I really think that, ultimately, the problem is that souls are meant, in this life, to journey, some of us more than others.  I may well tend to take that a bit too literally, but I have come to believe that the reality is that there is no real home for me here on Planet Earth.  Alaska, with its pristine beauty, came close, and various retreats I have made in astounding settings have also, and places where I’ve met people who would become important to me have often felt something like “home,” but I’m pretty sure HOME is not on this plane of existence, and so…I keep moving.

However, the thing is, as I move, I also collect, and this is where the growing conflict comes in.  I have too much stuff!  My friend Hayat commented that I have a great many things, but my house never looks cluttered.  Well, she should look in my closets and drawers!  And yet, I mostly like the things I’ve accumulated, and while I tend to despise them when I am packing them up yet again, I love them when I open the boxes and unpack them again:  there are the aboriginal masks my daughter brought back from New Zealand.  There are my Carl Larsson prints.  Ah, my beautiful Buddhas, I want them near at all times, right next to the Blessed Virgin and Quan Yin.  I love my quilts, and I love my Alaskan and Appalachian shamans…  I am nothing, if not eclectic.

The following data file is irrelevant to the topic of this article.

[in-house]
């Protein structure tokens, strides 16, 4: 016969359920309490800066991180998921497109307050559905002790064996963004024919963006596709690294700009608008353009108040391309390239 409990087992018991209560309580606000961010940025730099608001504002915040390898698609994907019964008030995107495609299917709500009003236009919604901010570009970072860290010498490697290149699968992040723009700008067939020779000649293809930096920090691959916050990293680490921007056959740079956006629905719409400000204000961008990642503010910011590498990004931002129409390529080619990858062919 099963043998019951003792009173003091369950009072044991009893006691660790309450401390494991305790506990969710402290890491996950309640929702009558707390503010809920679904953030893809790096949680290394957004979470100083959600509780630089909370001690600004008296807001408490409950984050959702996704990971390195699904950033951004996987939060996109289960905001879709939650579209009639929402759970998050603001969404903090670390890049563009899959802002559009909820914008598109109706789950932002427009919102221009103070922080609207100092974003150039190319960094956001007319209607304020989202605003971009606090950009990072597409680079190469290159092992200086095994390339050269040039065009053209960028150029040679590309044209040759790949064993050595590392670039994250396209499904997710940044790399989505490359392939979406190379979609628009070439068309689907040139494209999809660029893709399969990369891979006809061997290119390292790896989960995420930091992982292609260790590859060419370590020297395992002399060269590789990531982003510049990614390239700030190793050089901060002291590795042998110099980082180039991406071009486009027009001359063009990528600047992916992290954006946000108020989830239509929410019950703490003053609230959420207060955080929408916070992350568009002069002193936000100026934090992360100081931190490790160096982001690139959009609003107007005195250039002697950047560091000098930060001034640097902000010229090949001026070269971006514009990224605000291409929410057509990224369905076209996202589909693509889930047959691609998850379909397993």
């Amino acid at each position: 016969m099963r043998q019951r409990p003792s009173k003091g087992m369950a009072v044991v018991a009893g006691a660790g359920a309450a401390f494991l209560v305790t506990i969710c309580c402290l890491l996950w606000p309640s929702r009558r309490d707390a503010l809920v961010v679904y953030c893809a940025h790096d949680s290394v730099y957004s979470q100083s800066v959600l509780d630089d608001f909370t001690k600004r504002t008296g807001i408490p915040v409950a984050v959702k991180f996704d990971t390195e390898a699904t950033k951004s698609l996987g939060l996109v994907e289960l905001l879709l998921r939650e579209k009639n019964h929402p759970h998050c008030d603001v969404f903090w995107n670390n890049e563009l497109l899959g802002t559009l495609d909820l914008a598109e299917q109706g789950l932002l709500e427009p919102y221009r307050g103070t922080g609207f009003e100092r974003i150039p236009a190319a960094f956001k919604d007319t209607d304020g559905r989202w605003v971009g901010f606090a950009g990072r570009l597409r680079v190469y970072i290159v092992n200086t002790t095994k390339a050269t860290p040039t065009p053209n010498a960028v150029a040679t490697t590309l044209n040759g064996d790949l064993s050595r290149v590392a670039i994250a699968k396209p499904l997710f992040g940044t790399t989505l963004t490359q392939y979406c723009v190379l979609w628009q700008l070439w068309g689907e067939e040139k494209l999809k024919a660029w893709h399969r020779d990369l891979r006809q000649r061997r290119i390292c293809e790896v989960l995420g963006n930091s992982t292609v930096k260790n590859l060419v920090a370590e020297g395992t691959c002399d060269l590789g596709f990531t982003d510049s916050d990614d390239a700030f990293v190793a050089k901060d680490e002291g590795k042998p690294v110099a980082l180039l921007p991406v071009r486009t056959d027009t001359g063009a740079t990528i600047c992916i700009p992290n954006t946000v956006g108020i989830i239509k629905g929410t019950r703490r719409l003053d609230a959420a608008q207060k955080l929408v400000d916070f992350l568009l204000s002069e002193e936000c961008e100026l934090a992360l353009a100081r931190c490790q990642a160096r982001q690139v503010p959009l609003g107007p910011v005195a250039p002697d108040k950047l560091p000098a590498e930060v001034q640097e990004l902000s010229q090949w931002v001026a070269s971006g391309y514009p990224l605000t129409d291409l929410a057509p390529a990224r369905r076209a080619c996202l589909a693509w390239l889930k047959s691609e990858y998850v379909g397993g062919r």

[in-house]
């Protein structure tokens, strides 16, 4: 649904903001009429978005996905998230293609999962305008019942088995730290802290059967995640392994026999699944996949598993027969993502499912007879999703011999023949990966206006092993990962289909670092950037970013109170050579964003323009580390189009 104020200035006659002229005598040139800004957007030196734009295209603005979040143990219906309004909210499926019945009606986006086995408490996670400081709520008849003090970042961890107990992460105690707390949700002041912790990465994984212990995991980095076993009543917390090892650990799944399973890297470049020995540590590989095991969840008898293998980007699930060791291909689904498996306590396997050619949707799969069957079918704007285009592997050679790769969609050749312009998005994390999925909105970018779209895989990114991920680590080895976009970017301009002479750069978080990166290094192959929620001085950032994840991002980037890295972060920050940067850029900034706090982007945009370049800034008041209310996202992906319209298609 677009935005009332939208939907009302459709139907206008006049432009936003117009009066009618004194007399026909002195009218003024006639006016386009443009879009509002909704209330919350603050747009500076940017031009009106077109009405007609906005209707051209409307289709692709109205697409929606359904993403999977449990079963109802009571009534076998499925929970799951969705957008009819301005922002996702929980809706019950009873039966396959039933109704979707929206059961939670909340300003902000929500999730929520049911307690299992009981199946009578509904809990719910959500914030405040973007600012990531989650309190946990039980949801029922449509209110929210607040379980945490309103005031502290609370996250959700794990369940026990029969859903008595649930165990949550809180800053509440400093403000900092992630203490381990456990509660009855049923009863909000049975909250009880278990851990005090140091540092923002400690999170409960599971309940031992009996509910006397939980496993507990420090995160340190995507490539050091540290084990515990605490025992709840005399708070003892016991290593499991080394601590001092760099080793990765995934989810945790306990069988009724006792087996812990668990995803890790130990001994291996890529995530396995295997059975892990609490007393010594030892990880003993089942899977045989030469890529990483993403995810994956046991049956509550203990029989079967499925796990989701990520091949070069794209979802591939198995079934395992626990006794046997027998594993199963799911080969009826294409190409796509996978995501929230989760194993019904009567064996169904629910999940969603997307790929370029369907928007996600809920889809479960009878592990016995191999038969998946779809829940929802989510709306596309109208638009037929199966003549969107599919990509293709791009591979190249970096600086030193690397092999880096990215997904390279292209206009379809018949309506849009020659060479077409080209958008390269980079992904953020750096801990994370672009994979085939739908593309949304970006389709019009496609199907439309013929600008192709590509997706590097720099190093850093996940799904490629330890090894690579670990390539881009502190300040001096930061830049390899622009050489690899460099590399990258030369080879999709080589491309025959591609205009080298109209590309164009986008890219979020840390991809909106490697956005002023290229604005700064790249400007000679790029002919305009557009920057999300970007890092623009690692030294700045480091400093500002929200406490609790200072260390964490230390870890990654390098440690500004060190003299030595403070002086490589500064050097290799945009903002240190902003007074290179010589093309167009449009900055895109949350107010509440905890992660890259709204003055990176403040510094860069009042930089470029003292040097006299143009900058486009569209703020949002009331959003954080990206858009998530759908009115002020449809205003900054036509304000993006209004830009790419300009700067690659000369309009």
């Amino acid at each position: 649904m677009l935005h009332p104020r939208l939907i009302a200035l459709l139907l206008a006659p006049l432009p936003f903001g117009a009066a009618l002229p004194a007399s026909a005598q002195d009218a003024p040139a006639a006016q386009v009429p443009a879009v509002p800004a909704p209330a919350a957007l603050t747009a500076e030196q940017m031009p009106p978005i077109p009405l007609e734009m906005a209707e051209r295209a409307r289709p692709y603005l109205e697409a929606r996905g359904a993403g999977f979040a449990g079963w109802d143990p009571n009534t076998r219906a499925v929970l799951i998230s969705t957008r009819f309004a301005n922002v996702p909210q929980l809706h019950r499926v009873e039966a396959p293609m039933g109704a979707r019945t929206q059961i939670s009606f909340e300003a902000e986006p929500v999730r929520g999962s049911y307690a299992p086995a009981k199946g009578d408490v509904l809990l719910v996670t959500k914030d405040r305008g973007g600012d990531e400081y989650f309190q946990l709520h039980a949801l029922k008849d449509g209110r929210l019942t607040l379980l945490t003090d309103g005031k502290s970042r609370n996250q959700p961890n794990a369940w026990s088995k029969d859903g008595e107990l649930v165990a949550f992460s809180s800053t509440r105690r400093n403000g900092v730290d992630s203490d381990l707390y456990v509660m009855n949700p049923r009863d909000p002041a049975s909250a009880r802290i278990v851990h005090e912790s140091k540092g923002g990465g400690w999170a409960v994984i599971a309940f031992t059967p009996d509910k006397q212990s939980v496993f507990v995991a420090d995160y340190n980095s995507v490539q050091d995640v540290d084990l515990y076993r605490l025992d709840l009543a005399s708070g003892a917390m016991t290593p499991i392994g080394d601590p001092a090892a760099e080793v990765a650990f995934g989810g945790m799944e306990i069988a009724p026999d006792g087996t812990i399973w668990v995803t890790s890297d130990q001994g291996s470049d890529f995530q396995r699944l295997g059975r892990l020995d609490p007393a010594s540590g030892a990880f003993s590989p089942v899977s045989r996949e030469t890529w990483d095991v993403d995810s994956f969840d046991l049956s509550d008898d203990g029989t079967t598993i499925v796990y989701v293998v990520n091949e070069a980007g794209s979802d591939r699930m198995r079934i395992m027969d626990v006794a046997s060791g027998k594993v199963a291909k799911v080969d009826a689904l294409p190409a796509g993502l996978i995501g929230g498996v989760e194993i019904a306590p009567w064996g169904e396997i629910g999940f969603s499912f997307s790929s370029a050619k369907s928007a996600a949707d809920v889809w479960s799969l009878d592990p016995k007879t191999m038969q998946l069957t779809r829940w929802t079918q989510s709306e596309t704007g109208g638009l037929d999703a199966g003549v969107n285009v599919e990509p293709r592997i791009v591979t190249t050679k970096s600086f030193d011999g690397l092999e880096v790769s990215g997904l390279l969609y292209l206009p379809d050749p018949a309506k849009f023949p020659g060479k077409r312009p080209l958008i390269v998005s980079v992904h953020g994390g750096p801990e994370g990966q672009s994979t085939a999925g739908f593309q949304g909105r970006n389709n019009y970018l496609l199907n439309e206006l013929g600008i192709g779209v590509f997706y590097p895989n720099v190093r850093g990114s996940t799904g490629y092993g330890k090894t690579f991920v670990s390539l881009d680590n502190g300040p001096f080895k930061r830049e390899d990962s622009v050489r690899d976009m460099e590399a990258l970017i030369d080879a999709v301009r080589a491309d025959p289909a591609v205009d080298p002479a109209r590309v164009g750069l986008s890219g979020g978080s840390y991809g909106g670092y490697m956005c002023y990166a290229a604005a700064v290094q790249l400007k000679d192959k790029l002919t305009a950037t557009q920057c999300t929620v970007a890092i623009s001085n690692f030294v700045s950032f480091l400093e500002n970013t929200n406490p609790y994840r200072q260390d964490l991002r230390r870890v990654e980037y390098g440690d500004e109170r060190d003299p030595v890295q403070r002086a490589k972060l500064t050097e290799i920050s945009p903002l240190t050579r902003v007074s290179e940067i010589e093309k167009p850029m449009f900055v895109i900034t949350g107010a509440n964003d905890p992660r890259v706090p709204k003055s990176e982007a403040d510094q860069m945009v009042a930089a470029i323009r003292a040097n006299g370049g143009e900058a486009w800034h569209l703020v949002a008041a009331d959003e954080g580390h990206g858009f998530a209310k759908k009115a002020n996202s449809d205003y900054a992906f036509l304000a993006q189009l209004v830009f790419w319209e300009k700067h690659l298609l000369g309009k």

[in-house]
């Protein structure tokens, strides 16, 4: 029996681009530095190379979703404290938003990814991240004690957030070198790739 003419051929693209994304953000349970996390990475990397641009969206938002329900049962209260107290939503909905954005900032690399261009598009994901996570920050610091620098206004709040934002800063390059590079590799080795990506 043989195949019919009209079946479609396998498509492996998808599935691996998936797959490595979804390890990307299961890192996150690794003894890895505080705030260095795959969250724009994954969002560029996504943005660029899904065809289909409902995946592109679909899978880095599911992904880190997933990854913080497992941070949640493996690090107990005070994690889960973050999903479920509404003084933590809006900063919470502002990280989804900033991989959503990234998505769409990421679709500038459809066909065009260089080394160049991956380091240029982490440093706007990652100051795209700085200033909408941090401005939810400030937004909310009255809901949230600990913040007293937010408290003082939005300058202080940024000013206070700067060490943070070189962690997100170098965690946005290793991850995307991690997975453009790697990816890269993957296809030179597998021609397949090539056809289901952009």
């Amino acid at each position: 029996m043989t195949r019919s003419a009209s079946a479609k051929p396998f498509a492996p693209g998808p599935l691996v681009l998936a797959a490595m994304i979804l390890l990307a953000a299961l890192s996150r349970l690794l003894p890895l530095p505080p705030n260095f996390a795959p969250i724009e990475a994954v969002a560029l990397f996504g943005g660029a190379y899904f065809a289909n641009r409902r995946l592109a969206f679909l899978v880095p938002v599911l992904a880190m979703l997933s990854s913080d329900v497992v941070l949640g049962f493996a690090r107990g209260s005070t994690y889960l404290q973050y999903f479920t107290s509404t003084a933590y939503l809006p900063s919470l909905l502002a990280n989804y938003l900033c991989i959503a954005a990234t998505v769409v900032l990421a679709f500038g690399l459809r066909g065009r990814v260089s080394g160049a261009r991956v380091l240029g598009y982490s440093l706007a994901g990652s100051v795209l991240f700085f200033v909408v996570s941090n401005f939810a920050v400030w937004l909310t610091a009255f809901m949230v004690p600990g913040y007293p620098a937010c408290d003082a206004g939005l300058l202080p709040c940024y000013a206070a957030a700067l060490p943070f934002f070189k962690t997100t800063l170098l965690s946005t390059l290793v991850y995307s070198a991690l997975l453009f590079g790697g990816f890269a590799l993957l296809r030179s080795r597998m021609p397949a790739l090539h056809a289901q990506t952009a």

And, as Morris says, I try to have nothing in my house that I do not know to be useful, nor believe to be beautiful.  In recent years, I have inherited–against my wishes, for the most part–my parents’ furnishings.  So has my husband.  This presents us with the opportunity for a challenging application of these ideas, because on the one hand, the lovely old secretary in which nooks and crannies I played as a child has much meaning for me, as does the lovely mahogany washstand.  But other things bring back memories of pain, of rage, of narcissism and alcoholism (I still become nauseous at the smell of linens with my mother’s perfume, or of Jim Beam), and to have them around is to continue to hear the stories I assigned to them.  

I am trying to let go of stories these days, because it is not the event, or the object, or the smell that I find upsetting, it’s the story attached to it; and often, the stories have stories, because I am the one who assigned whatever story there is that comes back to me when I see that a certain piece of silver or “Aunt Lizzie’s Cocoa set,” and I find that when I relinquish the story, I can appreciate whatever phenomena that presents itself with a greater appreciation and tolerance.  But at the moment, using space constraints as an excuse, I am giving myself permission to only unpack and display what I truly love, what is of me or my loved ones, the ones who live here with me.  In this way, our home is a reflection of the harmony and joy in which we live, what I finally found in my life with these dear people.  Our home is a creation of that, and wherever it is, we love that, and we love it.  If life is a continual journey, home is as much an eternal reality as is its movement.